Interactive discussion
Status: open (until 31 Jan 2019)
Status: open (until 31 Jan 2019)
AC: Author comment | RC: Referee comment | SC: Short comment | EC: Editor comment
[Subscribe to comment alert] Printer-friendly Version - Printer-friendly version Supplement - Supplement
Brigitte Rooney et al.
Brigitte Rooney et al.
Viewed  
Total article views: 249 (including HTML, PDF, and XML)
HTML PDF XML Total BibTeX EndNote
185 63 1 249 0 0
  • HTML: 185
  • PDF: 63
  • XML: 1
  • Total: 249
  • BibTeX: 0
  • EndNote: 0
Views and downloads (calculated since 06 Dec 2018)
Cumulative views and downloads (calculated since 06 Dec 2018)
Viewed (geographical distribution)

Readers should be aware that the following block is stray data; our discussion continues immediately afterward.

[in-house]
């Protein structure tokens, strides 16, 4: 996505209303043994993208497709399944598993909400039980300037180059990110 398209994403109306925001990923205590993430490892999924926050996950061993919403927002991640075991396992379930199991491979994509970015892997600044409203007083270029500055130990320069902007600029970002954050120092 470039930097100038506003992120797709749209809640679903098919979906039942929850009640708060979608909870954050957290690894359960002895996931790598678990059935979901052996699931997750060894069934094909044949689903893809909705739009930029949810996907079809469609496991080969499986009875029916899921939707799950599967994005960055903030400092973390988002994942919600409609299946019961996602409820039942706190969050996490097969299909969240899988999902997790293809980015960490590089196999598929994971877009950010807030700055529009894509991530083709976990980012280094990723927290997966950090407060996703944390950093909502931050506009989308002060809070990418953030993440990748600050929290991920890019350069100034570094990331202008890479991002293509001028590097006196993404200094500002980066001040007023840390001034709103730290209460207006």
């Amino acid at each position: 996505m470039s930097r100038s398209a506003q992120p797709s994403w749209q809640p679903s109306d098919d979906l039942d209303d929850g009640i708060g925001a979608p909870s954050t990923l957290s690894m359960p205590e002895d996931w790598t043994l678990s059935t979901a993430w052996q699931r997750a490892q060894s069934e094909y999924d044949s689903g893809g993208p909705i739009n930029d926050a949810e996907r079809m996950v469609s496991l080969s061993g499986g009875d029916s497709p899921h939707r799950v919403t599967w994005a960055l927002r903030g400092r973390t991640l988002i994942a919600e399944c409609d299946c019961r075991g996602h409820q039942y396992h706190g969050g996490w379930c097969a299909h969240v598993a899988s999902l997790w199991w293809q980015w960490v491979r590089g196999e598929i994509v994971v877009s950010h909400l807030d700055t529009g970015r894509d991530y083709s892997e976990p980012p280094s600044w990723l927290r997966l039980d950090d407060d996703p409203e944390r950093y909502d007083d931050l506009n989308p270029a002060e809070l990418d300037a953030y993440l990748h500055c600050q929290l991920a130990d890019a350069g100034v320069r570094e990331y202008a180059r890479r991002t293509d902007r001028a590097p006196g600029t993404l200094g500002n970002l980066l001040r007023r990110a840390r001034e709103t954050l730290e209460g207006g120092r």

Total article views: 204 (including HTML, PDF, and XML) Thereof 203 with geography defined and 1 with unknown origin.
Country # Views %
  • 1
1
 
 
 
 
Cited  
Saved  
No saved metrics found.
Discussed  
No discussed metrics found.
Latest update: 13 Dec 2018
Publications Copernicus
Download
Short summary
Approximately 3 billion people worldwide cook with solid fuels, such as wood, charcoal, and agricultural residues, that are often combusted in inefficient cookstoves. Here, we simulate the distribution of the two major health-damaging outdoor pollution species (PM2.5 and O3) using state-of-the-science emissions databases and atmospheric chemical transport models to estimate the impact of household combustion on ambient air quality in India.
Approximately 3 billion people worldwide cook with solid fuels, such as wood, charcoal, and...
Citation
Share